If you don’t know much about big data, the time is ripe to learn more. Although the digital universe currently comprises 3.2 zettabytes (or about 3.2 billion terabytes), it will grow to an estimated 40 zettabytes within the next six years. Sources such as social media, mobile devices, the web, and machines are generating this unfathomable amount of data, presenting infinite opportunities and challenges for companies across the world.
What distinguishes big data is its ability to analyze seemingly disparate information together to find new and innovative connections. When used to inform processes in the Internet of Things, it allows users to examine information from devices and systems not normally compatible with one another. The massive processing abilities of big data allow a new level of analysis that helps companies in numerous industries make new discoveries and continue innovating.
Big data has already done a great deal for business, stretching beyond its initial role in ecommerce to include industries such as transportation, manufacturing, and electrical grids. This is thanks to its involvement in the Internet of Things, where it helps foster advances in product design and accurate predictions of failure, among other functions. As the industrial internet continues to grow, big data will continue to play a crucial part in compiling and analyzing the information it generates.
What Does the Internet of Things Mean For My Company?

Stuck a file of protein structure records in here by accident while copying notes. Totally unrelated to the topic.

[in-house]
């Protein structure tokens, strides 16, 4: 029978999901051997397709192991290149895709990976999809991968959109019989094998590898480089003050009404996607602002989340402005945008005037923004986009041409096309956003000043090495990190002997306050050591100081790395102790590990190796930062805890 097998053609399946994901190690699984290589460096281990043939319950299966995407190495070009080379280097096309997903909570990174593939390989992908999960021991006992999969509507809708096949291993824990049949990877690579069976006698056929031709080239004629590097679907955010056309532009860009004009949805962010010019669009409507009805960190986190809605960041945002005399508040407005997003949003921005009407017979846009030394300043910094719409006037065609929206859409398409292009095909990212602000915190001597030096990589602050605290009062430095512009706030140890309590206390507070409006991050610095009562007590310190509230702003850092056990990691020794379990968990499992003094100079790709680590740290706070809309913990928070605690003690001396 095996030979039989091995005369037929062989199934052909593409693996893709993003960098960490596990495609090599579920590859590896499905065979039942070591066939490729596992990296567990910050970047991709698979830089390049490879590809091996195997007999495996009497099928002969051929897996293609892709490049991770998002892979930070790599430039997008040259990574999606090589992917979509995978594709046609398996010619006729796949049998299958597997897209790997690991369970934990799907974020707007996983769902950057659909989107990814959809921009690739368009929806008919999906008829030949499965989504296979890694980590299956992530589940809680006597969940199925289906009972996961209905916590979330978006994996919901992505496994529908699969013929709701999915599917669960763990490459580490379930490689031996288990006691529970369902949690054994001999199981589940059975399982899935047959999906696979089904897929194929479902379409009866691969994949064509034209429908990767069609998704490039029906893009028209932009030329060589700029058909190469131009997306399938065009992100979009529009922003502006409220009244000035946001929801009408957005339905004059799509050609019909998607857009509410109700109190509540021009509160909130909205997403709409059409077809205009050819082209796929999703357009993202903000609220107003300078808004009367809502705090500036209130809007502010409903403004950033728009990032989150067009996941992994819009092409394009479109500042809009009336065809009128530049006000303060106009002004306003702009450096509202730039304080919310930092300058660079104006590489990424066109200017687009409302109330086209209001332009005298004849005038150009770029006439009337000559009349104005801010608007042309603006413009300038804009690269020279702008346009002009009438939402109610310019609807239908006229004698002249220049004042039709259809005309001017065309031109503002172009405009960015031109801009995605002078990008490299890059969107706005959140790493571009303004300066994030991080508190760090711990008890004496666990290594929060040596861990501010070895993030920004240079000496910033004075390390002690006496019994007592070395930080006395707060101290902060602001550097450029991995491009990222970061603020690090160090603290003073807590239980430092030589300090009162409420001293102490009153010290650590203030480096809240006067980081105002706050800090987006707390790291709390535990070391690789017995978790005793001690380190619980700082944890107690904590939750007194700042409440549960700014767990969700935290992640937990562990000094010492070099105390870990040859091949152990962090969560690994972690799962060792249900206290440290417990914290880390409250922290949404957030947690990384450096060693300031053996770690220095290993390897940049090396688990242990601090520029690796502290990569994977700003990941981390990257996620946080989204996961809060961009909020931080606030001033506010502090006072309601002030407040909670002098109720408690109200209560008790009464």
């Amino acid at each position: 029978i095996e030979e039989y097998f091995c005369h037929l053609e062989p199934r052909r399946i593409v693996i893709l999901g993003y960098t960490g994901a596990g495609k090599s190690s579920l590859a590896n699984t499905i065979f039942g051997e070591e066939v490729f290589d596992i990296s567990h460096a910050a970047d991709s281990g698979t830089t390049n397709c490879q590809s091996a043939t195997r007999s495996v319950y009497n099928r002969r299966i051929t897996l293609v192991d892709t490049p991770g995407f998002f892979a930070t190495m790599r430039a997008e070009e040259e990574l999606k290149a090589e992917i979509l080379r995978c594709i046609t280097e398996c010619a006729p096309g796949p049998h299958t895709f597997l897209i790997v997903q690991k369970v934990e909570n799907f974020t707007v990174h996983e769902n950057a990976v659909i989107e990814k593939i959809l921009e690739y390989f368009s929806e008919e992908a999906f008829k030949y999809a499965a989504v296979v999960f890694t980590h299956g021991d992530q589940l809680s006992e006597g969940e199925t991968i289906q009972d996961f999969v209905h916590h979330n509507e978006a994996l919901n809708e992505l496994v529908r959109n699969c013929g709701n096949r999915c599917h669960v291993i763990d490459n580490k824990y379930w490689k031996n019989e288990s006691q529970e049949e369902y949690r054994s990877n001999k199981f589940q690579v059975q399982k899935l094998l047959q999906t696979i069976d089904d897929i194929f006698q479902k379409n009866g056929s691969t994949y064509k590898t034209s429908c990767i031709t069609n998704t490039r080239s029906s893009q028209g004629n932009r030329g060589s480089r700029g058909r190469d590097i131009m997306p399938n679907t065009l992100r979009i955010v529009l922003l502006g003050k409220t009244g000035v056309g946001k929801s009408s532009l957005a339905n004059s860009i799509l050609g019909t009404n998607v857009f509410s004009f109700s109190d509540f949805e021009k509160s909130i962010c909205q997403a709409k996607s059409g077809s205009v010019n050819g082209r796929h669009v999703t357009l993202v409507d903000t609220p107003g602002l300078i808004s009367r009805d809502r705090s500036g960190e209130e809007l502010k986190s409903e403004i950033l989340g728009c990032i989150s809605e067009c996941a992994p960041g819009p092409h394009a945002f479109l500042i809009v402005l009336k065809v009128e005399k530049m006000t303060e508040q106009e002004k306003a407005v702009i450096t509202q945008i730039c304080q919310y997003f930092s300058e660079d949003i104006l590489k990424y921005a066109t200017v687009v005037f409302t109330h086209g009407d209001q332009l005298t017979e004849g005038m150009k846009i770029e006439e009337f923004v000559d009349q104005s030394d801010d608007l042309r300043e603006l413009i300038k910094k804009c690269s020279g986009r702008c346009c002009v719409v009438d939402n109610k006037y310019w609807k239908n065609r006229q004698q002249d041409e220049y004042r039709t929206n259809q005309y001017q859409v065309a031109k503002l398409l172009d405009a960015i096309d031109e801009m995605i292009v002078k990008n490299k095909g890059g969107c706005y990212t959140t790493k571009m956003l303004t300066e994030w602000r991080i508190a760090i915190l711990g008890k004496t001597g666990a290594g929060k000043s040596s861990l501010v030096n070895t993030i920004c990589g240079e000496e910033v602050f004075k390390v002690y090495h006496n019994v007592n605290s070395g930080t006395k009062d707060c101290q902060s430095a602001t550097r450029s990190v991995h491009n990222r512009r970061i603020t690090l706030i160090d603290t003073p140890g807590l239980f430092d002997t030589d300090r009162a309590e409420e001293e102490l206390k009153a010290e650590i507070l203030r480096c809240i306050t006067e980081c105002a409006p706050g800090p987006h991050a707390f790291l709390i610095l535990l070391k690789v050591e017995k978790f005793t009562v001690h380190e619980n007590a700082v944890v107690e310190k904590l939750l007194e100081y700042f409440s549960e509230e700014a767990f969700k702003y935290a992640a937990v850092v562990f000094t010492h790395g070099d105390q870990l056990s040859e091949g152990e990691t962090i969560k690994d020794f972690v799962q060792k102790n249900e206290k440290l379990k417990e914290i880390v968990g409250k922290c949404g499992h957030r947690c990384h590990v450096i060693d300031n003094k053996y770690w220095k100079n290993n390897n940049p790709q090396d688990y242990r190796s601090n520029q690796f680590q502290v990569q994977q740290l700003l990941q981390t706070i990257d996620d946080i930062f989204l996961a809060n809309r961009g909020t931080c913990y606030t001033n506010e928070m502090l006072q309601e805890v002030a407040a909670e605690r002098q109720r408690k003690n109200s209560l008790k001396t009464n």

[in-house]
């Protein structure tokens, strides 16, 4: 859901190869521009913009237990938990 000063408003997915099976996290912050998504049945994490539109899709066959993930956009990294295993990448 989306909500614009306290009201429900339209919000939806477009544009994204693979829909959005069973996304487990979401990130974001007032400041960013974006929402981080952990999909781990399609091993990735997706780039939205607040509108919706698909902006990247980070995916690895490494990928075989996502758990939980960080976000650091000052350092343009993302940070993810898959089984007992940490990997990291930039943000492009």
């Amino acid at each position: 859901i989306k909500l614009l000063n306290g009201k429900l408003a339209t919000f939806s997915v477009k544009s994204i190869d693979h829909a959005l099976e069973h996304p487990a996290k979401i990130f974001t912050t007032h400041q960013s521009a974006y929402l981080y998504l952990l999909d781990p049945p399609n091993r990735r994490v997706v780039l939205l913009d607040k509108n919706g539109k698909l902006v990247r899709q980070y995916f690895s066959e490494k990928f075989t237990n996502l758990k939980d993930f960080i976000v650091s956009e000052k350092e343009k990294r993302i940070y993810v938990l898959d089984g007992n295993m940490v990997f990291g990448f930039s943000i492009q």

Regardless of a company’s size or industry, the Internet of Things can play a role in optimizing various facets of their products and operations. Because accurate data is collected and instantly transmitted to operating systems, IoT helps businesses from agricultural companies to healthcare organizations continually measure the efficacy of their devices and make adjustments where needed.
Not only can this improve industrial and mechanical processes; it has the potential to save lives. All of this occurs without the need for additional personnel. As you contemplate the potential benefits and challenges of IoT for your continued growth and competitiveness in the global market, educate yourself about the many considerations that come along with its use, including:
- Resource allocation. As IT professionals prepare for the onslaught of information expected from the Internet of Things, they will need to consider investing in additional resources such as security, infrastructure, applications, and analytics in addition to expanded bandwidth.
- Implementation. Getting started with IoT is often the largest hurdle. Each item must be inventoried, bar-coded, and cross-checked before it can be brought online. Companies need considerable technical expertise at their disposal to set up the network, which can come from inside the organization or from outside experts.
- Privacy. Any time large amounts of data exist in a virtual environment, security and privacy breaches become a risk. Although many companies don’t currently show significant concern for these considerations, examining the consequences of potential data compromises is a crucial step towards smart engagement with IoT.
- Data management. Those utilizing IoT can expect to generate more data than they will ever need or want to use. Businesses must prepare and equip themselves to analyze the most pertinent information in the most effective ways possible.